Then the idea came to him to go further west into Dakota, where his brother and his nephew were in the Czech community of Bon Homme County, and there to take up free government land, waiting there until after a time when land prices would go up. He urged John and Frank, telling them that I will also go, and we will settle there together again. This was agreed upon, and so in the spring of 1872 they set out on the road, but when they got there, the soil did not appeal to them. The prairie was nice and leveled but the soil too dry and gravely. This did not appeal to John and Frank, so they did not want to settle there but father settled there anyway because he thought that I as the youngest would settle there with him. He took 160 acres of government land, erected a log cabin, bought a span of oxen, a grass and grain mower and other needs, then asked me to come there too, so I set out along with one cousin. When we arrived we saw poor grain, as it was too short. I found out right off that the soil was not fertile, because I knew that it was gravely and dry. My cousin took up 160 acres and started plowing because it was toward, the end of June 1872, with which I helped him. We had a sharp plow, but before we went about 100 rods the plow became dull so that we could not hold it, in the ground. I did not like this in comparison to the fertile Iowa soil, and could not see much of a promising future in it so a short time later I went back, having to harvest the grain and with the understanding with my father, that I would not come to settle there. Father stayed longer, but toward the close of harvesting, when they were stacking- grain, who do we see coming up the road in a covered wagon but my cousin with whom I had gone there, because lie was returning to Iowa.
In the second year, when father saw nobody will be coming to be with him, he wrote asking me to come and get him, that he changed his mind, and would not stay there alone. So after a year, and a half of his stay in Dakota, I went there for him. He ceded his claim to another Czech there, and exchanged his cabin for a span of oxen. I loaded up his paltry belongings into the wagon, hitched up two pair of oxen and set out with them on the return trip. After thirteen days of travel, I found myself again with our wanderer, home near Plymouth, where he satisfactorily resided for the remainder of his life with his son John or among us.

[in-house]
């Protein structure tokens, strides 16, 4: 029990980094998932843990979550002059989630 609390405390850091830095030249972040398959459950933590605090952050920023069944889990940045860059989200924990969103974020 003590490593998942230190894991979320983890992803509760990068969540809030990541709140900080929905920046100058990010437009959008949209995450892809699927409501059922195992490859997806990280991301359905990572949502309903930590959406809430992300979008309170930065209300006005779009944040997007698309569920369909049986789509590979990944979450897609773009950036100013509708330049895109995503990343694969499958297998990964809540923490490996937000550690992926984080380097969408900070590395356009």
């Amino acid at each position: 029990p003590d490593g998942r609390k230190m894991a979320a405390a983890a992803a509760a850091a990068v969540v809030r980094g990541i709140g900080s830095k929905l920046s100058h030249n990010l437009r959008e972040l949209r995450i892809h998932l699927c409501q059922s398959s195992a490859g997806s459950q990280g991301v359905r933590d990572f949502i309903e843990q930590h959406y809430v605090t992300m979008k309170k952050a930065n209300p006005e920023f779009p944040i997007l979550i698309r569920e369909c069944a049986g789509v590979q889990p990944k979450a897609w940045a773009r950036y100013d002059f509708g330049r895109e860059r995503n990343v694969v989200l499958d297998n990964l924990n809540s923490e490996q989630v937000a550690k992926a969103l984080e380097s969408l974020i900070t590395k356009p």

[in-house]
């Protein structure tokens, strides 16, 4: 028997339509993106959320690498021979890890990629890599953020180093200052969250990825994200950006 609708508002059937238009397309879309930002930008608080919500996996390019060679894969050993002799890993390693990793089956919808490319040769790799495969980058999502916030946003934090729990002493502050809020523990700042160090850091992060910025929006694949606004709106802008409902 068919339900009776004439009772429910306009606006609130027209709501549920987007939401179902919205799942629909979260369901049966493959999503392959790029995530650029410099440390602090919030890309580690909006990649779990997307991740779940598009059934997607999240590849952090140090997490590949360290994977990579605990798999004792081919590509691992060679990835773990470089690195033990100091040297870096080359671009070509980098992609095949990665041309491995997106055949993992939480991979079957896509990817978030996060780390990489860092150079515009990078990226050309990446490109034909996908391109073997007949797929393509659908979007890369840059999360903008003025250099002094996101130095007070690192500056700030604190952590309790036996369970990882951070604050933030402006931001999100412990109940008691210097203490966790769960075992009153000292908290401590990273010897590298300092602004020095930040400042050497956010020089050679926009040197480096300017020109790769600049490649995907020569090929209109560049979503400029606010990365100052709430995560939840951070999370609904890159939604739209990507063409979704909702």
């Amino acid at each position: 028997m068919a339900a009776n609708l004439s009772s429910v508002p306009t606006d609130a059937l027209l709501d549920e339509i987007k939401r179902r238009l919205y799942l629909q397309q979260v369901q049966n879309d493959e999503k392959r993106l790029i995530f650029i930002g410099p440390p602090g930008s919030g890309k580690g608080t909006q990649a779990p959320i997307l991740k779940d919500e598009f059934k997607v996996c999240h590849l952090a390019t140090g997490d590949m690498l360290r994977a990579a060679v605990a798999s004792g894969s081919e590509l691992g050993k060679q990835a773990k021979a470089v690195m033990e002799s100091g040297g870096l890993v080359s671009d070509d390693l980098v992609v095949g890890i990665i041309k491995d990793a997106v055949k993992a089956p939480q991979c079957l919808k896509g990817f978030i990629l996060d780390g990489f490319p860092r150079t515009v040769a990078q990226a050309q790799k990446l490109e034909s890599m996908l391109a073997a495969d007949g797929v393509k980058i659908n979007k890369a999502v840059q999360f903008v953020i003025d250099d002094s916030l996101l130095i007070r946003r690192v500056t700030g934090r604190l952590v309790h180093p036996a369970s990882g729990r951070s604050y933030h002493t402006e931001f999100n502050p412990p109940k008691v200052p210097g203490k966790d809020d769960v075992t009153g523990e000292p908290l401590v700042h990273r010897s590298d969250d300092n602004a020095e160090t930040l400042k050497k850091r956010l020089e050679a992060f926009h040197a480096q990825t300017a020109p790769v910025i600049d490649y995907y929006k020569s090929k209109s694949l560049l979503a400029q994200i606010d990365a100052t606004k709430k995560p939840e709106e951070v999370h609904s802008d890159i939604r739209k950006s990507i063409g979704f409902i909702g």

Father was however continually sickly, because he did have an accident on the way to Dakota. As his wagon passed in and out of some deep ruts, he was slightly injured and perhaps was even more scared, so that his ailment only worsened. He failed rapidly until he quietly died on July 24, 1874, and to our sorrow and that of the entire community laid him to eternal rest in the cemetery at Mitchell next to mother and our youngest brother.
Below are the comments of the translator, Laddie Kostel of Tabor South Dakota, written in 1980 :
It would appear the VRATISLAV VYBORNY who wrote the original article in Czech, was a cousin of the JOSEPH VYBORNY who was the first mayor of the Town of Tabor, S. Dakota (Grandfather of George & Joe E. Vyborny and their sisters). I gather this because when JAN VYBORNY, father of the writer came to the Dakota Territory in 1872, the article states that he had a brother and nephew here. The brother, quite certainly would be JOSEPH VYBORNY SR., died in 1878, and who is buried in the Catholic cemetery in Tabor, and the nephew would be George's grandfather JOSEPH VYBORNY, born 1828 and died in 1908; also buried in St. Wenceslaus cemetery at Tabor, S. Dakota.